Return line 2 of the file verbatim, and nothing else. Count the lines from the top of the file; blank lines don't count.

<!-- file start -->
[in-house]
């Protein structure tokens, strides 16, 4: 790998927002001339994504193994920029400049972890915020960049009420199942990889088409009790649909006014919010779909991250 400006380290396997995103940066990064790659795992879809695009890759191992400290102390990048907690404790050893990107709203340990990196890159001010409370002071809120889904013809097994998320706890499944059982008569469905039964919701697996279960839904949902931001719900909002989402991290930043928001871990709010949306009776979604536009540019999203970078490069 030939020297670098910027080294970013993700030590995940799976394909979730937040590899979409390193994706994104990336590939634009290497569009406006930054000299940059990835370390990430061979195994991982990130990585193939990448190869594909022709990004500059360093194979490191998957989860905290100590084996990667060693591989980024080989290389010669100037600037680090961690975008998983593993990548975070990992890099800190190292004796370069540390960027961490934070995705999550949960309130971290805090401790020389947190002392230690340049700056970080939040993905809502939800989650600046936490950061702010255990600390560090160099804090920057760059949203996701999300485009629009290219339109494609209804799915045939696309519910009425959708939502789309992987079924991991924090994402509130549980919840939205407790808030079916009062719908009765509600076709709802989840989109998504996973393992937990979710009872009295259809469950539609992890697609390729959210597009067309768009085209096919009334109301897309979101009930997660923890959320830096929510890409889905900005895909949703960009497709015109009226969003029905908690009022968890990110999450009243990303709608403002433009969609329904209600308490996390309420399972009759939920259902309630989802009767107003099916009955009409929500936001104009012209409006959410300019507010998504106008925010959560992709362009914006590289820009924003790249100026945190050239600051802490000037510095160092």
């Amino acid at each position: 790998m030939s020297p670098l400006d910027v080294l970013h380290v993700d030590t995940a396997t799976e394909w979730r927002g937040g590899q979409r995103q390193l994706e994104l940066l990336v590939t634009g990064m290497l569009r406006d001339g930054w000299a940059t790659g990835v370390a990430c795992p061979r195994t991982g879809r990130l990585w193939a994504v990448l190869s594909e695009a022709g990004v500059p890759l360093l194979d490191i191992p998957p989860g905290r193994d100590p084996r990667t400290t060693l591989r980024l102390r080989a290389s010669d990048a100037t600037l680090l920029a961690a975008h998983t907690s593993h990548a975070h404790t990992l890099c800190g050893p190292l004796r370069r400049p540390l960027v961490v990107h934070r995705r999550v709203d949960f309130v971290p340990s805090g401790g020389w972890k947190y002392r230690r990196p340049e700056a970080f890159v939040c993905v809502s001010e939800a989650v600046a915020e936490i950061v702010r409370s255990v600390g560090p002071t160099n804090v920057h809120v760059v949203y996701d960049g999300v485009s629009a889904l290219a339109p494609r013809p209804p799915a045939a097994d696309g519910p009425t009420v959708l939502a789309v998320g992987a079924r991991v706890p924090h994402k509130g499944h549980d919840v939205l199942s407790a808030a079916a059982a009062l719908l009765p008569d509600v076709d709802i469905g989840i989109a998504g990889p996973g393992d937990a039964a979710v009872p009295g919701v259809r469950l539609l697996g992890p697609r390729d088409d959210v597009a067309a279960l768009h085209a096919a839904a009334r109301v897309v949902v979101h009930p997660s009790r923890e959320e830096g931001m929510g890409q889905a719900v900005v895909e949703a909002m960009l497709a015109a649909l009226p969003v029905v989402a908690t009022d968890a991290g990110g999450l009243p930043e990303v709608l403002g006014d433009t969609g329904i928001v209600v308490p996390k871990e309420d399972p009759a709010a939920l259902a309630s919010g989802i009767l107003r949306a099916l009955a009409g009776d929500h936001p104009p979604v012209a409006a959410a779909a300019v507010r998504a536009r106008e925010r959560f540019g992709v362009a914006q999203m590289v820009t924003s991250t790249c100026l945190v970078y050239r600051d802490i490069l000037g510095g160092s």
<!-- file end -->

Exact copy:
């Protein structure tokens, strides 16, 4: 790998927002001339994504193994920029400049972890915020960049009420199942990889088409009790649909006014919010779909991250 400006380290396997995103940066990064790659795992879809695009890759191992400290102390990048907690404790050893990107709203340990990196890159001010409370002071809120889904013809097994998320706890499944059982008569469905039964919701697996279960839904949902931001719900909002989402991290930043928001871990709010949306009776979604536009540019999203970078490069 030939020297670098910027080294970013993700030590995940799976394909979730937040590899979409390193994706994104990336590939634009290497569009406006930054000299940059990835370390990430061979195994991982990130990585193939990448190869594909022709990004500059360093194979490191998957989860905290100590084996990667060693591989980024080989290389010669100037600037680090961690975008998983593993990548975070990992890099800190190292004796370069540390960027961490934070995705999550949960309130971290805090401790020389947190002392230690340049700056970080939040993905809502939800989650600046936490950061702010255990600390560090160099804090920057760059949203996701999300485009629009290219339109494609209804799915045939696309519910009425959708939502789309992987079924991991924090994402509130549980919840939205407790808030079916009062719908009765509600076709709802989840989109998504996973393992937990979710009872009295259809469950539609992890697609390729959210597009067309768009085209096919009334109301897309979101009930997660923890959320830096929510890409889905900005895909949703960009497709015109009226969003029905908690009022968890990110999450009243990303709608403002433009969609329904209600308490996390309420399972009759939920259902309630989802009767107003099916009955009409929500936001104009012209409006959410300019507010998504106008925010959560992709362009914006590289820009924003790249100026945190050239600051802490000037510095160092």